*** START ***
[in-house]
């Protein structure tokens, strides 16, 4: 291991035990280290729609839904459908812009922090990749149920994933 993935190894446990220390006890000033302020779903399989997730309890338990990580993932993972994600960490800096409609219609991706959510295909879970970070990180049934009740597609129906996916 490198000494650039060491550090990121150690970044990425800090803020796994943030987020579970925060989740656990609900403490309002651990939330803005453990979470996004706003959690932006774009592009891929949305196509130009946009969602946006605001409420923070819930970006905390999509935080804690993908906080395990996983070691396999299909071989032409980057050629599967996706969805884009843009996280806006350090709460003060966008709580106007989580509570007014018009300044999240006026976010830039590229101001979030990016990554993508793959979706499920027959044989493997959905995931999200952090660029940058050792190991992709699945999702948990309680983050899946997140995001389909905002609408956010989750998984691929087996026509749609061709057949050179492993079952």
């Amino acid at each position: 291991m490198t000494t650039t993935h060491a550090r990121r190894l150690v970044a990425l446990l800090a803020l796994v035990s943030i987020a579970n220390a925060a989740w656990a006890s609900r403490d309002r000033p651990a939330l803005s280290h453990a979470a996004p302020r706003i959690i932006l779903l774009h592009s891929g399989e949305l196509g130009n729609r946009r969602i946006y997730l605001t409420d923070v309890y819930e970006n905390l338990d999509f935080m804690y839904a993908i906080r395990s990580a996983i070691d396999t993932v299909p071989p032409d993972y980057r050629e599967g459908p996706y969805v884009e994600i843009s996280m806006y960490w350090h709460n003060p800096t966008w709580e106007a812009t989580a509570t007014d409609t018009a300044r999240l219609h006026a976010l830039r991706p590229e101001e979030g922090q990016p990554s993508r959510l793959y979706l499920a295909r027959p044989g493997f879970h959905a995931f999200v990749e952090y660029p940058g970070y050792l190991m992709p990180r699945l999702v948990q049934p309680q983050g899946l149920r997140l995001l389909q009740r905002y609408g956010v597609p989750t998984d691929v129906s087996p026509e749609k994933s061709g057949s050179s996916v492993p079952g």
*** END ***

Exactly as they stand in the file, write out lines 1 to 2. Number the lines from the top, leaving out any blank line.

[in-house]
């Protein structure tokens, strides 16, 4: 291991035990280290729609839904459908812009922090990749149920994933 993935190894446990220390006890000033302020779903399989997730309890338990990580993932993972994600960490800096409609219609991706959510295909879970970070990180049934009740597609129906996916 490198000494650039060491550090990121150690970044990425800090803020796994943030987020579970925060989740656990609900403490309002651990939330803005453990979470996004706003959690932006774009592009891929949305196509130009946009969602946006605001409420923070819930970006905390999509935080804690993908906080395990996983070691396999299909071989032409980057050629599967996706969805884009843009996280806006350090709460003060966008709580106007989580509570007014018009300044999240006026976010830039590229101001979030990016990554993508793959979706499920027959044989493997959905995931999200952090660029940058050792190991992709699945999702948990309680983050899946997140995001389909905002609408956010989750998984691929087996026509749609061709057949050179492993079952």